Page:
Friday, February 18, 2011

The Exterior Walls

The exterior walls of the net zero ready house will be made from a double stud wall filled with blown in insulation. The double stud wall is basically two traditionally framed walls placed a few inches apart which create a space in between for an extra thick layer of insulation. The exterior wall of the double stud wall will be the load bearing wall and will be made from 2 x 6 studs spaced at 24 inches apart. The interior, non-load bearing wall will be constructed of 2 x 4 studs also spaced at 24 inches apart.

A vapour barrier and drywall are attached to the interior wall. House wrap and siding are attached to the exterior wall. In between the interior and exterior surfaces will be 12.5 inches of insulation, likely dense packed cellulose with an R value of 3.8 R/inch, giving the walls an R-value about 47.5.

The double stud wall seems to be the most cost effective way of achieving the desired high R value. Using other methods and materials, such as ICFs or SIPS, may have resulted in somewhat thinner walls but would have been much more expensive.

The frame for the house will likely be prefabricated in sections by a factory framing shop, then transported by truck and assembled at the build site. The Europeans have got this down to a super efficient, highly customizable, assembly line. Here's a video:

I'm not sure how it's done here in Toronto but we'll find out soon enough.


  1. Dear _______?
    I noticed you were onour blog and left comments. Thanks.
    Wanted to let you know you house design is interesting - thanks for posting floor plans and so forth. I wish you all the best on your exciting project and hope to catch up with you more often as it continues to develop. Send me email if you like at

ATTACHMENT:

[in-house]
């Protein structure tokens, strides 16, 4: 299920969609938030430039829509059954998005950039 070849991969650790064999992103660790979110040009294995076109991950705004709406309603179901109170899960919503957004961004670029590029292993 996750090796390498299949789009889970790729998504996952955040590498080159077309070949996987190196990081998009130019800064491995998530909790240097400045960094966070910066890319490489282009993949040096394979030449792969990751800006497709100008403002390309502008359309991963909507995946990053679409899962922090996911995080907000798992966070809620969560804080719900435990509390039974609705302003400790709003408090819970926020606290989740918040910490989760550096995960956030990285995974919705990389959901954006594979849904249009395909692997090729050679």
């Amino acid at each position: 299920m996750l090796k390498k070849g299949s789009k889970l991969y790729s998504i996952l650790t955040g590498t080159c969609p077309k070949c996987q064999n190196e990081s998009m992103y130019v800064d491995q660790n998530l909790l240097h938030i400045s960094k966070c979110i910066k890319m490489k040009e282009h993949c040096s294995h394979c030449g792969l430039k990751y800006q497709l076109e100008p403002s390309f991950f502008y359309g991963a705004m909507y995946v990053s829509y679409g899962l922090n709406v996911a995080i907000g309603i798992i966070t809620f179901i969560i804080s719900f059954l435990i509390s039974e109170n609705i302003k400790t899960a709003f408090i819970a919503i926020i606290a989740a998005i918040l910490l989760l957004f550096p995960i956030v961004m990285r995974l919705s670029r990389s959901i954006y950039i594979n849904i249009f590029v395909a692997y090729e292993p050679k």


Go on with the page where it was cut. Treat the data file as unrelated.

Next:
I wasn't sure which way north and south are on your drawings - obviously the main windows are facing south, but exactly how south? And please le tus know a little more about where the project is to be - Toronto area, but around where? Reason is the rooftop terrace. In our area we are not allowed such a thing due to privacy issues 'overlooking'. This had a major impact on our design and directed us away from flat roofed buildings. Your net zero/passive design is lacking a major south-facing energy-catching surface - ie no place to mount solar panels if not on frames on the roof top terrace. - I suppose thats where it would go? Not that you need them right away, but certainly I expect ou are designing to incorporate them in future at least.
    I am also interested to find out what you find out about the prefab walls in the Toronto area.
    Again, Best wishes to you!

  2. name is Adrian.....Adrian Besleaga. it is good to see you here guys.

    about the house - it is located at the 400 and 401 intersection NW corner. front of the house is about 10-15 degrees off south. we're probably going to increase a bit the glazed area but we'll have to live with a "not so perfect" orientation.

    I think the design of the house will still change a bit because the city is giving us some hard time regarding the rooftop terrace so we'll probably have to give up the roof acces but will keep the flat roof as this would be the only way of getting enough space for solar panels with our orientation.

    we're also in the process of deciding on some shading solutions. we have several options and we'll update the blog as soon as we'll decide on those matters.

    for the walls....there are few manufacturers around toronto. kenttruss is one of them. phoenixbuilding is another one. I think is the fastest, most economical way of raising up the structure. we'll see if I got this one right....

    good luck,